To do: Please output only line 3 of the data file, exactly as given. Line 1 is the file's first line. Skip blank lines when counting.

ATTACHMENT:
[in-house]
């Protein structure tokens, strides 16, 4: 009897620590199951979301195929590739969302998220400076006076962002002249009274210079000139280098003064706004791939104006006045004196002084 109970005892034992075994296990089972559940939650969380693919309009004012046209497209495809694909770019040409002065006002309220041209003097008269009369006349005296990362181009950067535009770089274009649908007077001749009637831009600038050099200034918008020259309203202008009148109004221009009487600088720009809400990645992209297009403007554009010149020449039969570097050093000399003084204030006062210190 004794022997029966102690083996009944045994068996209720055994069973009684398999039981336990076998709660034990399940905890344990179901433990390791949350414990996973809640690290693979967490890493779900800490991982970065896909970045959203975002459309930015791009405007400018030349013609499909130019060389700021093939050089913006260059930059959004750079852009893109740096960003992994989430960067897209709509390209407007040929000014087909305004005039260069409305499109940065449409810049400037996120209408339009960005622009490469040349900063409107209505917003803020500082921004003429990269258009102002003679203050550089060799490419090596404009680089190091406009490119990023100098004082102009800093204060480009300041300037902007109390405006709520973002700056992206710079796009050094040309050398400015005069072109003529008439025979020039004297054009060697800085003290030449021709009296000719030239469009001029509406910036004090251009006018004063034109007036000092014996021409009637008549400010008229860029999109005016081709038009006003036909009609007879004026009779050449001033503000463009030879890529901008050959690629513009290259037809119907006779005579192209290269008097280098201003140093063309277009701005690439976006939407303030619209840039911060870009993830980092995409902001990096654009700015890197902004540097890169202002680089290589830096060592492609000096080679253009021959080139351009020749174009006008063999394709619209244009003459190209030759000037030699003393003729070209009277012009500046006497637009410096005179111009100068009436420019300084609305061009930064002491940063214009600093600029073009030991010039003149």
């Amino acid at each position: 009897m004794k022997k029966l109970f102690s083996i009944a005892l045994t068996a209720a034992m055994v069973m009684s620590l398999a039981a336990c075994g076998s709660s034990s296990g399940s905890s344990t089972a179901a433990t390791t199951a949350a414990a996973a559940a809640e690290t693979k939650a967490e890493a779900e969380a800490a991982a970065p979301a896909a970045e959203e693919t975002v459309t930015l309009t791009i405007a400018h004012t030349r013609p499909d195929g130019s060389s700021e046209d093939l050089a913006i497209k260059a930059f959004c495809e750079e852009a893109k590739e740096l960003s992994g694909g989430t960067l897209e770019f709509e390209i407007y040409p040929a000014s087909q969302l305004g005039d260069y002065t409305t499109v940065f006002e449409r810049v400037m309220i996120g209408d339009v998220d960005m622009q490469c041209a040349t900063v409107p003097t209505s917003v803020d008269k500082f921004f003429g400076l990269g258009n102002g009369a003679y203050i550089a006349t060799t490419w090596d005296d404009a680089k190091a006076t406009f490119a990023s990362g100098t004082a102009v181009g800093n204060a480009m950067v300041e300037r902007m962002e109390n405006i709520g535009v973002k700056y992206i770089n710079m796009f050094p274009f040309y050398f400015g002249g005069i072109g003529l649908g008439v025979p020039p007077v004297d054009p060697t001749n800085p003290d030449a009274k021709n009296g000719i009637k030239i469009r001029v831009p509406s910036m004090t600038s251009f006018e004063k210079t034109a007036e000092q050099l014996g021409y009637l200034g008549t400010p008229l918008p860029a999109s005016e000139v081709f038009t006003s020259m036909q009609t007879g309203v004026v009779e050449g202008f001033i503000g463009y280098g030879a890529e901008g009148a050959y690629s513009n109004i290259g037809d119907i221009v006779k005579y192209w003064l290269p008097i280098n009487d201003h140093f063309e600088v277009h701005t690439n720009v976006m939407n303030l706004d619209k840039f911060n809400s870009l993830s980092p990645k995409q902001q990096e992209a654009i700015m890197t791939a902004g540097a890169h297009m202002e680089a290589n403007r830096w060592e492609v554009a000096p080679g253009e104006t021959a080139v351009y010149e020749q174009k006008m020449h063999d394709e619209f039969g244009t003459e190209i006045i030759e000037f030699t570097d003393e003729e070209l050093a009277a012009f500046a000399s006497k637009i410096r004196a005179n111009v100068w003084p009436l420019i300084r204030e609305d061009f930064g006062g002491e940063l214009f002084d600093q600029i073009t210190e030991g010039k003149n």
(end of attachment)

């Amino acid at each position: 009897m004794k022997k029966l109970f102690s083996i009944a005892l045994t068996a209720a034992m055994v069973m009684s620590l398999a039981a336990c075994g076998s709660s034990s296990g399940s905890s344990t089972a179901a433990t390791t199951a949350a414990a996973a559940a809640e690290t693979k939650a967490e890493a779900e969380a800490a991982a970065p979301a896909a970045e959203e693919t975002v459309t930015l309009t791009i405007a400018h004012t030349r013609p499909d195929g130019s060389s700021e046209d093939l050089a913006i497209k260059a930059f959004c495809e750079e852009a893109k590739e740096l960003s992994g694909g989430t960067l897209e770019f709509e390209i407007y040409p040929a000014s087909q969302l305004g005039d260069y002065t409305t499109v940065f006002e449409r810049v400037m309220i996120g209408d339009v998220d960005m622009q490469c041209a040349t900063v409107p003097t209505s917003v803020d008269k500082f921004f003429g400076l990269g258009n102002g009369a003679y203050i550089a006349t060799t490419w090596d005296d404009a680089k190091a006076t406009f490119a990023s990362g100098t004082a102009v181009g800093n204060a480009m950067v300041e300037r902007m962002e109390n405006i709520g535009v973002k700056y992206i770089n710079m796009f050094p274009f040309y050398f400015g002249g005069i072109g003529l649908g008439v025979p020039p007077v004297d054009p060697t001749n800085p003290d030449a009274k021709n009296g000719i009637k030239i469009r001029v831009p509406s910036m004090t600038s251009f006018e004063k210079t034109a007036e000092q050099l014996g021409y009637l200034g008549t400010p008229l918008p860029a999109s005016e000139v081709f038009t006003s020259m036909q009609t007879g309203v004026v009779e050449g202008f001033i503000g463009y280098g030879a890529e901008g009148a050959y690629s513009n109004i290259g037809d119907i221009v006779k005579y192209w003064l290269p008097i280098n009487d201003h140093f063309e600088v277009h701005t690439n720009v976006m939407n303030l706004d619209k840039f911060n809400s870009l993830s980092p990645k995409q902001q990096e992209a654009i700015m890197t791939a902004g540097a890169h297009m202002e680089a290589n403007r830096w060592e492609v554009a000096p080679g253009e104006t021959a080139v351009y010149e020749q174009k006008m020449h063999d394709e619209f039969g244009t003459e190209i006045i030759e000037f030699t570097d003393e003729e070209l050093a009277a012009f500046a000399s006497k637009i410096r004196a005179n111009v100068w003084p009436l420019i300084r204030e609305d061009f930064g006062g002491e940063l214009f002084d600093q600029i073009t210190e030991g010039k003149n």